Why not just go fishing?

Reading the Sunday New York Times two weeks ago, I ran across the review of a new book, All Things Shining: Reading the Western Classics to Find Meaning in a Secular Age. Three or four paragraphs into the review and I was hooked. By the time I was half-way through I had already ordered the book from Amazon. It showed up on Tuesday and I finished it last night.

The authors, Hubert Dreyfus and Sean Dorrance Kelly, conduct a fascinating close reading of great works from Homer to David Foster Wallace. Indeed, the writers, thinkers and theologians they cover almost amount to the reading list for my freshmen Humanities sections. I could give the book to my brighter students and they would have no problem following the argument as it skips from Homer to Saint Paul, from Dante to Luther, and then on to Shakespeare, Descartes, Emerson...

I wish I could say I was as excited now that I have finished All Things Shining as I was when I began, not least because I am sympathetic to the book's thesis. Even so, I confess a bit of disappointment. Dreyfus and Kelly, philosophers by trade, offer up a secular brand of Homeric polytheism as the tonic for our post-Nietzschean blues. They want to sacralize the experience of modern life, but not by re-grounding it in some rigid, dogmatic creed that shuts out all other ways of experiencing sacred meaning. Rather, they want us to open ourselves like the ancients to the gods' waxing and waning presence.

Their argument begins with some speculations on David Foster Wallace's suicide, a writer whose work they see as emblematic of the nihilistic trajectory of the Western mindset. In Wallace's fiction (some of it as yet unpublished) Dreyfus and Kelly see the desperation of a writer and highly-intelligent man trying to foist a sense of the sacred onto the randomness and meaninglessness of contemporary existence. This sacredness, however, had to be created ex nihilo with the individual will. For the postmodern intellectual, they argue, the idea of locating meaning (sacred or otherwise) beyond the self has been a non-starter at least since Kant.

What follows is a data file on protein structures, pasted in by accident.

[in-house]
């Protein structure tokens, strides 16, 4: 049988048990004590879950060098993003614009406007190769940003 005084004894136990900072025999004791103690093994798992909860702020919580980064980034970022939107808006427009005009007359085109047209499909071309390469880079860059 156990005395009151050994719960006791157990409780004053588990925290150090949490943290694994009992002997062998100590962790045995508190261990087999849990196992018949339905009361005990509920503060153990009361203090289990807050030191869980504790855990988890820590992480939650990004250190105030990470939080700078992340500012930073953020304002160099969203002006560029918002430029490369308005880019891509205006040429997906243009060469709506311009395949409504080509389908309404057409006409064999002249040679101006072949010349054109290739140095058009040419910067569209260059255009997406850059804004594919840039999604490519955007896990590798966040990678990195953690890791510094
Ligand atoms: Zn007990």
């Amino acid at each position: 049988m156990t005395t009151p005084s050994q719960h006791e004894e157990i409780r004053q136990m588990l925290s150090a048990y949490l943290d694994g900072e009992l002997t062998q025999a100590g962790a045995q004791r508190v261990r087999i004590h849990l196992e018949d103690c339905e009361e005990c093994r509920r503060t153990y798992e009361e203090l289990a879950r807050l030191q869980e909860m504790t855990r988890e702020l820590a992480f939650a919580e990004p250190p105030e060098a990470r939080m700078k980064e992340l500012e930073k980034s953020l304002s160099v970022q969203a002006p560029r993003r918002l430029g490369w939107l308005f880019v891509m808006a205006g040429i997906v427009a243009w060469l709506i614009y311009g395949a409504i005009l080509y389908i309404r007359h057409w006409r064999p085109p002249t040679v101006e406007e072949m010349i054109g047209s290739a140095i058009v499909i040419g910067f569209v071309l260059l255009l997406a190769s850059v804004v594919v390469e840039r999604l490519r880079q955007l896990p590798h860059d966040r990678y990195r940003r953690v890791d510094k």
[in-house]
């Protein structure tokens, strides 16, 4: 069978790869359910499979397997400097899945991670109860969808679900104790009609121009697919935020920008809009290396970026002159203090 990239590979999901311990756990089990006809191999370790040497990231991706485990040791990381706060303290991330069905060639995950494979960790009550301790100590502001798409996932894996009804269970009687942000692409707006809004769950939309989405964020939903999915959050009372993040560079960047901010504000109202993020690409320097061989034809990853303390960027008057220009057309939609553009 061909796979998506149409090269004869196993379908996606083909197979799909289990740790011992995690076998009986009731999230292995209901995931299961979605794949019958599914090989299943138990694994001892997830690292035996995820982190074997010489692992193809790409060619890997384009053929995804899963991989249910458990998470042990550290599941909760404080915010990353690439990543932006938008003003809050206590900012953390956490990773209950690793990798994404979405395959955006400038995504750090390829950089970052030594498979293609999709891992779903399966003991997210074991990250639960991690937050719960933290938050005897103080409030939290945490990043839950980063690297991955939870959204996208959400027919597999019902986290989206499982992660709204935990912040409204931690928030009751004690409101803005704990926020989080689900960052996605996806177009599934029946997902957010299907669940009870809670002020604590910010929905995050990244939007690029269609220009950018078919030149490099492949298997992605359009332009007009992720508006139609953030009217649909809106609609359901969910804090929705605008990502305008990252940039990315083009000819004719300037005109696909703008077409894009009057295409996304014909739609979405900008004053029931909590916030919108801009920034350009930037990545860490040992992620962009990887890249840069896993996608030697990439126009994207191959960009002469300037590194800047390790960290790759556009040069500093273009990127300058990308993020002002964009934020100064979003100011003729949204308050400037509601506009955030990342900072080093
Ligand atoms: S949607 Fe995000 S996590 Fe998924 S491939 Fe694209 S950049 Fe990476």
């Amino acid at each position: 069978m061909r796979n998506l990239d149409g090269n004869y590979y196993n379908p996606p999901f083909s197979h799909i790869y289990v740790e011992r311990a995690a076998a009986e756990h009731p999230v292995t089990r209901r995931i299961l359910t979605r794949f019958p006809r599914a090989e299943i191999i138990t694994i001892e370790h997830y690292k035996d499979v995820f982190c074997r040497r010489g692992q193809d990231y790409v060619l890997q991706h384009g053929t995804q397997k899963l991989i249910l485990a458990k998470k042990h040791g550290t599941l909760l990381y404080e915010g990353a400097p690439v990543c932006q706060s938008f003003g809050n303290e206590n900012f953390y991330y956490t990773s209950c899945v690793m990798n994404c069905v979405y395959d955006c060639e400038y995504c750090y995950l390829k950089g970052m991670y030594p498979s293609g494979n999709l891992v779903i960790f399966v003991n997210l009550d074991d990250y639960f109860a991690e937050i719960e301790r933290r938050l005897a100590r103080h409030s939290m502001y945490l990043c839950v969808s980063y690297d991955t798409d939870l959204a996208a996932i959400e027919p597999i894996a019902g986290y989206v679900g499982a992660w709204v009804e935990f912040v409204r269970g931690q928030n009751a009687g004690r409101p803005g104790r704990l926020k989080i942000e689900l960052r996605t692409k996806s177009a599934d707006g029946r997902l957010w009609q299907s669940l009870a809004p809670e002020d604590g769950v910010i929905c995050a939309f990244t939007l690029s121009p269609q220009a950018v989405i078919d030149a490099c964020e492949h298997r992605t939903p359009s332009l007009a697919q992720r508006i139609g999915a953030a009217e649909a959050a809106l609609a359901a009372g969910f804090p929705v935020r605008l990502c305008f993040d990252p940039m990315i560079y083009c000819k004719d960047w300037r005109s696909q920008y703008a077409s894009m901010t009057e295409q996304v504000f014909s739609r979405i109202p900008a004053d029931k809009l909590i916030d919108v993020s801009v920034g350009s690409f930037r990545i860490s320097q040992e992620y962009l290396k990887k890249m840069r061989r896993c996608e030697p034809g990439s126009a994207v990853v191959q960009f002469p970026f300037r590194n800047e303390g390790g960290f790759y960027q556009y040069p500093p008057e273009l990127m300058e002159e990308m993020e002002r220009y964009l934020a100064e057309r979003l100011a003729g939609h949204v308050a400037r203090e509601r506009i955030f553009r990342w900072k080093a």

Wallace apparently could not accomplish this nearly impossible task and (though the authors acknowledge they are speculating) he succumbed to despair and took his life. In the end, he was unable to follow Nietzsche's advice by becoming a god himself. On the other hand, there was also no going back to a traditional view of meaning as certain, immutable and external to the individual. So the long line of Western thought from Homer to Heidegger has just hit a dead end.

Or maybe not, say Dreyfus and Kelly. Perhaps in our end is our beginning, for they propose we take a cue from Homer and resurrect the pagan pantheon, not literally of course but also not exactly metaphorically either. What they admire in the Homeric Greeks was a capacity for giving themselves over to moods and states of being that are endlessly presenting themselves in human life. The gods in Homer can cause people, things and moments to "shine." Odysseus is made to shine in the Phaecian court, Helen is made radiant by Aphrodite, and more than once the gods give strength or cunning to the heroes they favor.

Key to the book's argument here is that such moments in life are compatible with a modern view that sees meaning as shifting, unfixed and seemingly random. At the same time---and this is crucial--participants in these shining moments feel swept along by some external force or mood. Dreyfus and Kelly note that people performing heroic actions almost never locate the source of their motivation in themselves. They act as if they were in the grip of a dream (or a god).